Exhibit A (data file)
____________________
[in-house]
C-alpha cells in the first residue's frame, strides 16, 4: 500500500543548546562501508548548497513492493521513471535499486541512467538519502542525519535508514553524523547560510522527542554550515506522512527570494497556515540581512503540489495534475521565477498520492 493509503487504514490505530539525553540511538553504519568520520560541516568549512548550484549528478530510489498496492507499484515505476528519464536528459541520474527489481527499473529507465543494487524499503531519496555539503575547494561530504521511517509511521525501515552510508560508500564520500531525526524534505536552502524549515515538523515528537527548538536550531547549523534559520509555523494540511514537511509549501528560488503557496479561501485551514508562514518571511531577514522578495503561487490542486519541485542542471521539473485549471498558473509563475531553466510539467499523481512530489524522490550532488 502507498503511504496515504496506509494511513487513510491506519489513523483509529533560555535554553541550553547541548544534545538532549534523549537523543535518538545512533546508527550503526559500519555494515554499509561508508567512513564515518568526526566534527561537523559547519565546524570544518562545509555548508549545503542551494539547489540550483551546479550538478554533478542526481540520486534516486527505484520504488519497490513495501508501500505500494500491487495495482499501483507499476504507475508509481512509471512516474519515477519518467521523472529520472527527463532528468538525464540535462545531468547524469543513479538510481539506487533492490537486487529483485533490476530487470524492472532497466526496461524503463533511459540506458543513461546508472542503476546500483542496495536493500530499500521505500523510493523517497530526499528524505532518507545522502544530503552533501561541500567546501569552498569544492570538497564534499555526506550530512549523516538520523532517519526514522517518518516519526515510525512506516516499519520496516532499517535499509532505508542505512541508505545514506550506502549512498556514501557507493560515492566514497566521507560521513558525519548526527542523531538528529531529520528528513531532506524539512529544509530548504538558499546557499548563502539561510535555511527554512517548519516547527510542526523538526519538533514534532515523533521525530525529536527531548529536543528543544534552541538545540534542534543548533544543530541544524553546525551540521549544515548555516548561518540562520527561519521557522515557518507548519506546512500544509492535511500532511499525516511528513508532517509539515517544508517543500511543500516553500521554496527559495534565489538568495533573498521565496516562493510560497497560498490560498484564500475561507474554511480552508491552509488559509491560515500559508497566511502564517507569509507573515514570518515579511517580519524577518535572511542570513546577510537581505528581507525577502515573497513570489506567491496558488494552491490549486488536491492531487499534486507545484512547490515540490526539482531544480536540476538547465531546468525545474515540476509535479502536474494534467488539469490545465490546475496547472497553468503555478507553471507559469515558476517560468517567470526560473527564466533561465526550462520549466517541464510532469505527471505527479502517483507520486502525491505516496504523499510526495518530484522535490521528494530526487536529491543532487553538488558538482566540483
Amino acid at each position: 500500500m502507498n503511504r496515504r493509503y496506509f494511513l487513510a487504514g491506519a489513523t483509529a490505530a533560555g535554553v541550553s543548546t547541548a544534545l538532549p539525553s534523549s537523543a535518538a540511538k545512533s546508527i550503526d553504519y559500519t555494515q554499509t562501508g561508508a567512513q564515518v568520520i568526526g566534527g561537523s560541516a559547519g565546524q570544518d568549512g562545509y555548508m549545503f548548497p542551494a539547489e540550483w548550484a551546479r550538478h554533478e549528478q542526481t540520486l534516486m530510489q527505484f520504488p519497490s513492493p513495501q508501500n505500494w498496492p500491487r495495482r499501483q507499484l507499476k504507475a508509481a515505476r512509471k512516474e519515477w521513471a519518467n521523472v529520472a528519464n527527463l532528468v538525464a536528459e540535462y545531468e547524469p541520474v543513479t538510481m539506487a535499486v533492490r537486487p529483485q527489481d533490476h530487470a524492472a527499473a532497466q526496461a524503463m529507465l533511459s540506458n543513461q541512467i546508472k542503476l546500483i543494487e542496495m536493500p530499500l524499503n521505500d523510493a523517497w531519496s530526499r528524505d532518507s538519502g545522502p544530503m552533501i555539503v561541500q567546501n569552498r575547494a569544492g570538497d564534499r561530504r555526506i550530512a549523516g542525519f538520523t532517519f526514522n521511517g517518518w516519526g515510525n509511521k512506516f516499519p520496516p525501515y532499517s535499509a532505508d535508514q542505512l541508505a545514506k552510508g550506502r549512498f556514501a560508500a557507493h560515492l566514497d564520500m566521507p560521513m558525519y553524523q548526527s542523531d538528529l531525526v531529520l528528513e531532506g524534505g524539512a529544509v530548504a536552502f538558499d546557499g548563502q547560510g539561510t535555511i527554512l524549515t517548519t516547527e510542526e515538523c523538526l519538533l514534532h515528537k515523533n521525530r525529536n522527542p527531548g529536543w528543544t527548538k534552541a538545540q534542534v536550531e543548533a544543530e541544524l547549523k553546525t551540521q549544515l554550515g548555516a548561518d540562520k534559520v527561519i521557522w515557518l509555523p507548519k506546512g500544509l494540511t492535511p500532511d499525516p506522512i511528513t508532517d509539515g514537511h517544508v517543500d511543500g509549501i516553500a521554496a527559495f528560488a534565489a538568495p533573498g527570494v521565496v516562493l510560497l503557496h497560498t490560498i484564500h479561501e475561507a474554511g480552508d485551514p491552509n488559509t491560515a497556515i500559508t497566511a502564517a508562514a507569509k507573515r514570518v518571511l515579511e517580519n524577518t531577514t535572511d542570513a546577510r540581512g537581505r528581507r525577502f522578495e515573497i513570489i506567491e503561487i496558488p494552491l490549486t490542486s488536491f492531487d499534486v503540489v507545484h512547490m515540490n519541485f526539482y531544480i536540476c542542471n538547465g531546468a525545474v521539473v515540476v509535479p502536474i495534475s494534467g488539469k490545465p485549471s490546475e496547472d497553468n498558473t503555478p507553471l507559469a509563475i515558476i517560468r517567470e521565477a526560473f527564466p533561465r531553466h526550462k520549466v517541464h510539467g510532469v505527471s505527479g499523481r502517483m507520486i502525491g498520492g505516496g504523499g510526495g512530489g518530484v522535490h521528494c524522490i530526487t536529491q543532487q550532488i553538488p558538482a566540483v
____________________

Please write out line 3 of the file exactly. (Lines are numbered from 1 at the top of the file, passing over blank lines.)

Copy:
Amino acid at each position: 500500500m502507498n503511504r496515504r493509503y496506509f494511513l487513510a487504514g491506519a489513523t483509529a490505530a533560555g535554553v541550553s543548546t547541548a544534545l538532549p539525553s534523549s537523543a535518538a540511538k545512533s546508527i550503526d553504519y559500519t555494515q554499509t562501508g561508508a567512513q564515518v568520520i568526526g566534527g561537523s560541516a559547519g565546524q570544518d568549512g562545509y555548508m549545503f548548497p542551494a539547489e540550483w548550484a551546479r550538478h554533478e549528478q542526481t540520486l534516486m530510489q527505484f520504488p519497490s513492493p513495501q508501500n505500494w498496492p500491487r495495482r499501483q507499484l507499476k504507475a508509481a515505476r512509471k512516474e519515477w521513471a519518467n521523472v529520472a528519464n527527463l532528468v538525464a536528459e540535462y545531468e547524469p541520474v543513479t538510481m539506487a535499486v533492490r537486487p529483485q527489481d533490476h530487470a524492472a527499473a532497466q526496461a524503463m529507465l533511459s540506458n543513461q541512467i546508472k542503476l546500483i543494487e542496495m536493500p530499500l524499503n521505500d523510493a523517497w531519496s530526499r528524505d532518507s538519502g545522502p544530503m552533501i555539503v561541500q567546501n569552498r575547494a569544492g570538497d564534499r561530504r555526506i550530512a549523516g542525519f538520523t532517519f526514522n521511517g517518518w516519526g515510525n509511521k512506516f516499519p520496516p525501515y532499517s535499509a532505508d535508514q542505512l541508505a545514506k552510508g550506502r549512498f556514501a560508500a557507493h560515492l566514497d564520500m566521507p560521513m558525519y553524523q548526527s542523531d538528529l531525526v531529520l528528513e531532506g524534505g524539512a529544509v530548504a536552502f538558499d546557499g548563502q547560510g539561510t535555511i527554512l524549515t517548519t516547527e510542526e515538523c523538526l519538533l514534532h515528537k515523533n521525530r525529536n522527542p527531548g529536543w528543544t527548538k534552541a538545540q534542534v536550531e543548533a544543530e541544524l547549523k553546525t551540521q549544515l554550515g548555516a548561518d540562520k534559520v527561519i521557522w515557518l509555523p507548519k506546512g500544509l494540511t492535511p500532511d499525516p506522512i511528513t508532517d509539515g514537511h517544508v517543500d511543500g509549501i516553500a521554496a527559495f528560488a534565489a538568495p533573498g527570494v521565496v516562493l510560497l503557496h497560498t490560498i484564500h479561501e475561507a474554511g480552508d485551514p491552509n488559509t491560515a497556515i500559508t497566511a502564517a508562514a507569509k507573515r514570518v518571511l515579511e517580519n524577518t531577514t535572511d542570513a546577510r540581512g537581505r528581507r525577502f522578495e515573497i513570489i506567491e503561487i496558488p494552491l490549486t490542486s488536491f492531487d499534486v503540489v507545484h512547490m515540490n519541485f526539482y531544480i536540476c542542471n538547465g531546468a525545474v521539473v515540476v509535479p502536474i495534475s494534467g488539469k490545465p485549471s490546475e496547472d497553468n498558473t503555478p507553471l507559469a509563475i515558476i517560468r517567470e521565477a526560473f527564466p533561465r531553466h526550462k520549466v517541464h510539467g510532469v505527471s505527479g499523481r502517483m507520486i502525491g498520492g505516496g504523499g510526495g512530489g518530484v522535490h521528494c524522490i530526487t536529491q543532487q550532488i553538488p558538482a566540483v